With a plethora of "super clubs" closing in London, the West End had remained the stalwart for large, multi-roomed clubs. This continues with the launch of new club, Piccadilly Institute . With a large marketing campaign based around being both twisted and gorgeous, the team behind Piccadilly Institute claim to have created a new world with 6 completely different experiences from a mad scientists lab called Chamber, to a dark fantasy boudoir, called Noir.
As you ascend the entrance staircase up into this world of escapism you are greeted with a choice of different entrances to 6 different rooms with very distinctive personalities. I think the best way to review Piccadilly Institute is to talk you through each room...your first choices at the top of the stairs are Noir and Chamber
As the name suggests, Noir, is a dark room with black leather booths running down one wall and a small dancefloor in the middle. Decadent chandeliers hang from the ceiling. The Noir DJ was pumping out soulful tunes as the mood here is sexy and low key where you can chat and drink your luscious cocktails.
Chamber is a small bar with medical equipment adorning the furniture and periodical tables and medical diagrams adorning the wall. The drinks in here are equally as wacky with new technology that allows the cocktails to fizz, smoke and pop. The music in Chamber is more indie and urban and not too loud so another great bar to enjoy each others company and the fantastic concoctions.
In the middle of Noir is a staircase leading up to room 3, Fruitbox.
Fruitbox brings the outside in, with a leaf ceiling and plant and tree decorations. Linked to the outside is the fantastic view from Fruitbox, over Piccadilly Circus below. Drink sweet, fruity creations and relax, away from the revelry below.
So I am now back in the area between Noir and Chamber where you will find a coridoor leading off to Decadia.
Decadia is a 90s inspired room with nooks and crannies where you can sit and enjoy your drinks but the highlight of this room is a flashing dancefloor (very Saturday Night Fever) and a large video wall showing the music videos of the 90s tunes banging out of the sound system. Expect anything from Oasis to Britney to Samantha Mumba in Decadia. Re-live this decade of fantastic brit pop and international pop! You can even get your cocktails served in large rubik's cube here. It's quite a small room so expect to get up close and personal as I'm sure it will prove to be one of the most popular rooms.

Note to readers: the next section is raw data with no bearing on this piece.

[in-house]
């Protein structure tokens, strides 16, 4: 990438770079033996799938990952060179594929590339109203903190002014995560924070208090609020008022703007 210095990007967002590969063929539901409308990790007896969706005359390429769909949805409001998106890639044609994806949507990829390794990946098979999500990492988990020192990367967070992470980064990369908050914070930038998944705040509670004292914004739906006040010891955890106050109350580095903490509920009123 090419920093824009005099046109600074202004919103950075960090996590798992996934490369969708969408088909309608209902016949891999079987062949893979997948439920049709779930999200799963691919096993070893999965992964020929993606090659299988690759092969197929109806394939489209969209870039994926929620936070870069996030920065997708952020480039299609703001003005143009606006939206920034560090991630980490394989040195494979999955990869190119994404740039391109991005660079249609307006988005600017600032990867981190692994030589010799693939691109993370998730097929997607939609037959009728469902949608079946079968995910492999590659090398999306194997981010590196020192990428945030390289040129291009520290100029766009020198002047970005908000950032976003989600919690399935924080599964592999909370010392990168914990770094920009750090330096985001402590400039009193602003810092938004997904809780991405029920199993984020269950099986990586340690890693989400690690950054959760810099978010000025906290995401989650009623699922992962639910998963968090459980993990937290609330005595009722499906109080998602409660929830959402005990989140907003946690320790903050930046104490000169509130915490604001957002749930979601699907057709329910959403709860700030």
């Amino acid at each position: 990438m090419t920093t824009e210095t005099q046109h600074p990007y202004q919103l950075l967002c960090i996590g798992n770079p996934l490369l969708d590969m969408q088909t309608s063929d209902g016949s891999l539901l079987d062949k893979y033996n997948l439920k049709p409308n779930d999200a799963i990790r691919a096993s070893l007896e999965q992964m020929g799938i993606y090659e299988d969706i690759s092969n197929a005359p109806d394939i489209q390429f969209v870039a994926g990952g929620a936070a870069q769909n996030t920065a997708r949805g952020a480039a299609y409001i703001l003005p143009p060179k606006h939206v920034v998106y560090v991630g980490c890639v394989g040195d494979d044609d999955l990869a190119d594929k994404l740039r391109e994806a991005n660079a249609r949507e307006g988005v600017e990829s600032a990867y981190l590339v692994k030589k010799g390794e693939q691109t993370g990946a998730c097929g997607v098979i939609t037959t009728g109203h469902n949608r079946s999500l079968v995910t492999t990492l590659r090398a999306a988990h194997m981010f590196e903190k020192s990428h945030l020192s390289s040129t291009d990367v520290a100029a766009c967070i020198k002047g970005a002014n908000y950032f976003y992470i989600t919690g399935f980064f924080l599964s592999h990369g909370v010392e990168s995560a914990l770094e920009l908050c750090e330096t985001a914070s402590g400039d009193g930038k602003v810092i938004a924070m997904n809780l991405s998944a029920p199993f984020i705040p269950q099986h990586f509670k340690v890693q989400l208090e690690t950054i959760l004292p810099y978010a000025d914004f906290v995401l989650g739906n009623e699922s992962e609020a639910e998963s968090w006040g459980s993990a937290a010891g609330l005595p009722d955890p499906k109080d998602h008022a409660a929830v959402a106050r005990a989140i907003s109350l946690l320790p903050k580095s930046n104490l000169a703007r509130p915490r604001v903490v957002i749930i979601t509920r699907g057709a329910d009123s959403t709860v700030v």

Walk back down the corridoor and back to the area between Noir and Chamber and you will find a staircase leading further up into the Institute. At the top you come across another crossroads: To your right is the sprawling club area of Clinic and to your left is the entrance to Shrink.
Clinic is the main dance area with quite a large "standard" looking room with a lot of space to get your groove on - the sound system is certainly not shy here and you can expect to hear funky house, house and chart music. On either side of the dancefloor are smaller rooms where you can have a breather and a drink, even though the music is still piped out loudly. As it's the Clinic, you can get test tube shots and injection shots put straight into your mouth from the doctors and nurses patrolling the area.
Shrink is another bar to escape the hecticness as you ascend a staircase into the eaves of the whole building. It is very intimate up here and decked out like a hospital ward, insane asylum and professor's office. Sit on hospital beds or the psychiatrist chairs and enjoy high-end champagne cocktails and food.
So...there is a lot to take in, in Piccadilly Institute. What they have done here, they have done very well. The rooms are very well themed and it really does feel like an experience rather than going to a normal West End club. Here you can simply enjoy food or interesting cocktails and chat with mates or indeed dance all night in a banging club until 3am. Due to its location, you can expect the crowd to be mainly made up of tourists and out of towners visiting London for the weekend, looking to experience a London "super club". The innovative approach to the drinks that match their room's theme and all the different types of music you can find in one building, makes it suitable for pretty much anyone looking for a fun London night out.
A couple of doubts I have about this place is the lack of large dance areas and proportion of each room; Clinic is the only main large dancefloor and when Piccadilly Institute is full to the rafters I can imagine there will be too many people looking to let loose and have a good old dance for the space available. Also, I wonder how easy it will be to get into all the different rooms as they are quite small, so once again, when the Institute is full, I'm not sure how easy it will be to get one of the booths or tables in the themed rooms. Having said this, if you are planning to go to Piccadilly Institute I would recommend you indeed book a space in one of the rooms so you can have a base for the night and enjoy the quirky ambience - you can of course book areas and packages through us at designmynight by booking below.